Agence France Press reports this afternoon that "EU constitution haggling could drag on: Britain". Straw has warned that the IGC could "fail to strike a deal on a long-disputed constitution at an EU summit next month". Repeating the Irish presidency mantra, he adds, "It's in the nature of these negotiations that nothing's decided until everything's decided."
Hinting at disagreement within the ranks of the foreign ministers, he told reporters, "There is no prospect of an overall agreement at least until the June European Council." Asked if he meant that the talks could drag on beyond then, he said: "There's always that possibility. I will make no promises, but we live in hope."
In the time honoured double-speak of international diplomacy, he went though the ritual of saying that all sides were committed to "a very constructive and positive approach" to the talks, but reiterated that London stands by its "red lines," notably refusing veto rights in tax, foreign affairs and defence issues.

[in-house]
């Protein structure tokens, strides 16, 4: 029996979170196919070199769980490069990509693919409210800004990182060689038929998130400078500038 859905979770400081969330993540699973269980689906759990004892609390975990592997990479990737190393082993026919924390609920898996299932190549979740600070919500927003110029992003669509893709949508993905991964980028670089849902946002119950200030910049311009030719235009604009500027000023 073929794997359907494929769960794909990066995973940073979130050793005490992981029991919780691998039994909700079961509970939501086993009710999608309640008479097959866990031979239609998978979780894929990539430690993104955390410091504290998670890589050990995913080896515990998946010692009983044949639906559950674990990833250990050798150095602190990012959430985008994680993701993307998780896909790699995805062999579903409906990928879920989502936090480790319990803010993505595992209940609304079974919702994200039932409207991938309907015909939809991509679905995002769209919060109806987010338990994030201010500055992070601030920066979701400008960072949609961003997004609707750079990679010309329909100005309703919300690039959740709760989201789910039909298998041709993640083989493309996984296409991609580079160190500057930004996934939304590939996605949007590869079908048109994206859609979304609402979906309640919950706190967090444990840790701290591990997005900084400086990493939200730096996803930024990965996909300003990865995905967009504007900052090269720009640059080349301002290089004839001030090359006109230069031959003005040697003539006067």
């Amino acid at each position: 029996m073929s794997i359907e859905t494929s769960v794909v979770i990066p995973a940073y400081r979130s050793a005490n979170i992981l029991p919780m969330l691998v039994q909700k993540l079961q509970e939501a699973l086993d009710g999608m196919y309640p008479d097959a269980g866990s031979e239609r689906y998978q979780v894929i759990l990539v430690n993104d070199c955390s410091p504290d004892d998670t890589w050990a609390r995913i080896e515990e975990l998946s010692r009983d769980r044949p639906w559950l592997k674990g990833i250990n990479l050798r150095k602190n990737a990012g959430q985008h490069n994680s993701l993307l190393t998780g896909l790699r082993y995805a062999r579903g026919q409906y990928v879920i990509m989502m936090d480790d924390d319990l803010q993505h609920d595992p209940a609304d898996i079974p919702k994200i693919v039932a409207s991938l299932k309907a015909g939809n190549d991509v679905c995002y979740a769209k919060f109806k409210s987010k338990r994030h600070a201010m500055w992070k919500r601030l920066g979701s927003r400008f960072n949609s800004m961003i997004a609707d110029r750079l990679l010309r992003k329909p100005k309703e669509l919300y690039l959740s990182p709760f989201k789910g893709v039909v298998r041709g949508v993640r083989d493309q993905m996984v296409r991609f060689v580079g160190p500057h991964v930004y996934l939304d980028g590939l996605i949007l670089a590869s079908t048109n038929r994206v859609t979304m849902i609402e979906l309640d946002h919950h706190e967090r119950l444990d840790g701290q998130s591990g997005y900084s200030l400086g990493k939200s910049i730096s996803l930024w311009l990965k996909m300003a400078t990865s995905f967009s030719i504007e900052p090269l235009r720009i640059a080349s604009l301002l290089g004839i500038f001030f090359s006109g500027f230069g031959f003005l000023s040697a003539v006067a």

Eupolitix has also weighed in with a story, observing that "time is tight" for a deal. It is indeed tight. Whatever is agreed over the next few days but be translated into 20 languages and circulated to the capitals of all 25 EU member states, with enough time for each government to consider their positions and respond. Only then can the agenda for the June summit be finalised, and this too must be translated and circulated.
Even given a large degree of accord, the sheer logistics of the operation are phenomenal but, where there are still outstanding huge areas of disagreement, the task looks almost impossible. Add to that, this is the first ever IGS summit where the heads of states and governments of twenty-five states will be gathered, and the odds of their reaching an agreement look increasingly remote. Altogether, the project looks to be unravelling nicely.